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NOVA
THE GREAT INCA REBELLION
WEDNESDAY, JULY 20 AT 9 PM
EIGHT, ARIZONA PBS

Through a mix of crime-lab science, archeology and history this NOVA/National Geographic special, The Great Inca Rebellion, presents stunning new evidence that is changing what we know about the final days of the once-mighty Inca Empire. This probing story of archeological discovery begins in an ancient cemetery crammed with skeletons that offer tantalizing clues about a fierce 16th-century battle between warriors of the collapsing Inca Empire and Spanish invaders. Now, the long-accepted account of a swift Spanish conquest of the Inca -– achieved with guns, steel and horses – is being replaced by a more complete story based on surprising new evidence. The bold last stand of these lost warriors comes to life in the first NOVA/National Geographic Television collaboration, The Great Inca Rebellion, airs Wednesday, July 20, 2011 at 9 p.m. on Eight.

The largest empire in pre-Columbian America, the Inca ruled the most advanced civilization in the New World. By the time the Spanish arrived, the Inca had built the breathtaking city of Machu Picchu, pioneered a sophisticated system of high-altitude highways and forged luxurious treasures of gold. So how could a tiny Spanish army of gold-seeking adventurers bring the powerful Inca Empire, home to over 10 million people, so quickly to its knees?

According to traditional historical accounts, Francisco Pizarro and his band of fewer than 200 Spanish conquistadors, in search of treasure and power, vanquished the Inca emperor and his army in a bloody ambush in 1532. It was said that the Inca, overwhelmed by the Spaniards’ horses and weapons and vulnerable to the infectious diseases they carried, quickly succumbed and surrendered. But the latest archeological findings and historical analysis from leading experts, like Peruvian archeologist Guillermo Cock and ethnohistorian Maria Rostworowski, support a different version of the story, one that historians have long suspected. Their field research, forensic science and recently discovered documents suggest that it took the Spanish years, and the formation of military alliances with thousands of Indian mercenaries, to defeat the Inca Empire.

The Great Inca Rebellion delves into the intriguing process of how science is helping rewrite the history of the Spanish conquest. Our story begins in Puruchuco, an Inca cemetery uncovered in the modern suburbs of Lima, where Dr. Cock and his team of archeologists have found a strange group of more than 70 skeletons unlike any unearthed there before. Hastily buried in shallow graves, many of the corpses are shockingly mutilated, their bones crushed and marked with deep cuts, suggestive of battle injuries. For Dr. Cock, these grim remains were an exhilarating find, providing fresh insight into the Incas’ demise.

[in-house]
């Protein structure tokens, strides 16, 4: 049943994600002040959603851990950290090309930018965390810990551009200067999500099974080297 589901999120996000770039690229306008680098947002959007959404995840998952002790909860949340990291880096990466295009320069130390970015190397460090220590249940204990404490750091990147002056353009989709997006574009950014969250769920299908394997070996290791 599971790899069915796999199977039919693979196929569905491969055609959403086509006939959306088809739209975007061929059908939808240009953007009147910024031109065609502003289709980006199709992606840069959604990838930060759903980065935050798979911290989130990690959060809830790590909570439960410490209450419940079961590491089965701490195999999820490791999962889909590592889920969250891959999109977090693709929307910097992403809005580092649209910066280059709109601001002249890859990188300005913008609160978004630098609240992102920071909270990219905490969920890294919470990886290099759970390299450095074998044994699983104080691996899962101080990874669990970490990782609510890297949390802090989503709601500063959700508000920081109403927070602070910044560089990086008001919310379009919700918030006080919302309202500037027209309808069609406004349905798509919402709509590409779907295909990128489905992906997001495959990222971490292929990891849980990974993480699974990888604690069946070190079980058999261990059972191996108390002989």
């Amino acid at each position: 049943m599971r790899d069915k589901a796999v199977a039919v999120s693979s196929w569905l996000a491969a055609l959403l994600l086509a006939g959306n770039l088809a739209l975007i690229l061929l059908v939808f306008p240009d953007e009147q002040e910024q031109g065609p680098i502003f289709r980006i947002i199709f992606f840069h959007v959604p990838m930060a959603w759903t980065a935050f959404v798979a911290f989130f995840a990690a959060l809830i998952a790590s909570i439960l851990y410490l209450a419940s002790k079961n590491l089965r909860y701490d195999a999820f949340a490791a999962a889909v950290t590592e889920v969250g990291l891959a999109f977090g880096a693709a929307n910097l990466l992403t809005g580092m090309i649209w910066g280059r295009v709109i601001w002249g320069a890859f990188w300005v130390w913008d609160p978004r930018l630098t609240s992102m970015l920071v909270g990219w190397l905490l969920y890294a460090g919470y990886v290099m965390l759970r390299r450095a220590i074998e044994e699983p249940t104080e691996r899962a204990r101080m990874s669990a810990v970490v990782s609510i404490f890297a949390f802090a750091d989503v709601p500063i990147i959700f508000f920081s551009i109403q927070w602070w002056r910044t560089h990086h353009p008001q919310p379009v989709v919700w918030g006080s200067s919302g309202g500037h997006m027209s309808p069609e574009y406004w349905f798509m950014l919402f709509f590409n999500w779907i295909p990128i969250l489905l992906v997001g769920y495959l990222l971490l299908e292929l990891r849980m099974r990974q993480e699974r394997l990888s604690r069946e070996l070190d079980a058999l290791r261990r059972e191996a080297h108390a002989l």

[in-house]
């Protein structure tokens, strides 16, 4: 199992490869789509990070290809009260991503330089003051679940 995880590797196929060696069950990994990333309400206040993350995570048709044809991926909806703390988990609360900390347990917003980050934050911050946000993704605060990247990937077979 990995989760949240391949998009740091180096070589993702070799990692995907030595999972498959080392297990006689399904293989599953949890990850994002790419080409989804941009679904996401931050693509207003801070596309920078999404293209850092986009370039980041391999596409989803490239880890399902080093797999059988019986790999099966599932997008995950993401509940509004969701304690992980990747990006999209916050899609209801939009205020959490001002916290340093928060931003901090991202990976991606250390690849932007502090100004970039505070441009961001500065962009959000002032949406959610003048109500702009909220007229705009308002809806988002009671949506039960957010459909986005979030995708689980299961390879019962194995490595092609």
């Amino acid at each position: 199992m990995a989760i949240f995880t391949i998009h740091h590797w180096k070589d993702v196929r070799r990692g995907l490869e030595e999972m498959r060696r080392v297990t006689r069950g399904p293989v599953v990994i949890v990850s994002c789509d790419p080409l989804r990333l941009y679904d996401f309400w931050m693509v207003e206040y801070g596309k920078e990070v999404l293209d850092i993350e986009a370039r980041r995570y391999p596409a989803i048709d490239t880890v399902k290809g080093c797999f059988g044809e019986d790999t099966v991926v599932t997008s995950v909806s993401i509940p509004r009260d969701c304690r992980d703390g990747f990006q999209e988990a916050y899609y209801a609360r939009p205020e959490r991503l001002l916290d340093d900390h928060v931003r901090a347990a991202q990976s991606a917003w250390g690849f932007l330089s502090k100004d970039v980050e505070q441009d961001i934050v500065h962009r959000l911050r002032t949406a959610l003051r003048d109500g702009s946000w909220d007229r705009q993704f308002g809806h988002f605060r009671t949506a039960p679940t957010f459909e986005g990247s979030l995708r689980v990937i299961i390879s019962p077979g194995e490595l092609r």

To confirm suspicions about how these warriors buried in Puruchuco had been killed, Dr. Cock approached forensic scientists at the Henry C. Lee Institute of Forensic Science at the University of New Haven. Combining these latest developments with newly explored 16th-century historical records, The Great Inca Rebellion thrillingly recreates an untold final chapter of the conquest. What emerges is a never-before-told account of a protracted and intensely brutal war in which the weakened Inca were forced to battle not only a small core of well-armed conquistadors but also a far larger supporting army of Indians who were key to turning the tide against them.

Science opens a dramatic new window into the Spanish Conquest of the Inca and the history-changing secrets held by 500-year-old warrior skeletons as NOVA/National Geographic explore The Great Inca Rebellion.

 

About Eight, Arizona PBS

Eight, Arizona PBS specializes in the education of children, in-depth news and public affairs, lifelong learning, and the celebration of arts and culture -- utilizing the power of noncommercial television, the Internet, educational outreach services, and community-based initiatives. The PBS station began broadcasting from the campus of Arizona State University on January 30, 1961. Now more than 80 percent of Arizonans receive the signal through a network of translators, cable and satellite systems. With more than 1 million viewers each week, Eight consistently ranks among the most-viewed public television stations per capita in the country. Arizonans provide more than 60 percent of the station's annual budget.

Eight is a member-supported service of Arizona State University.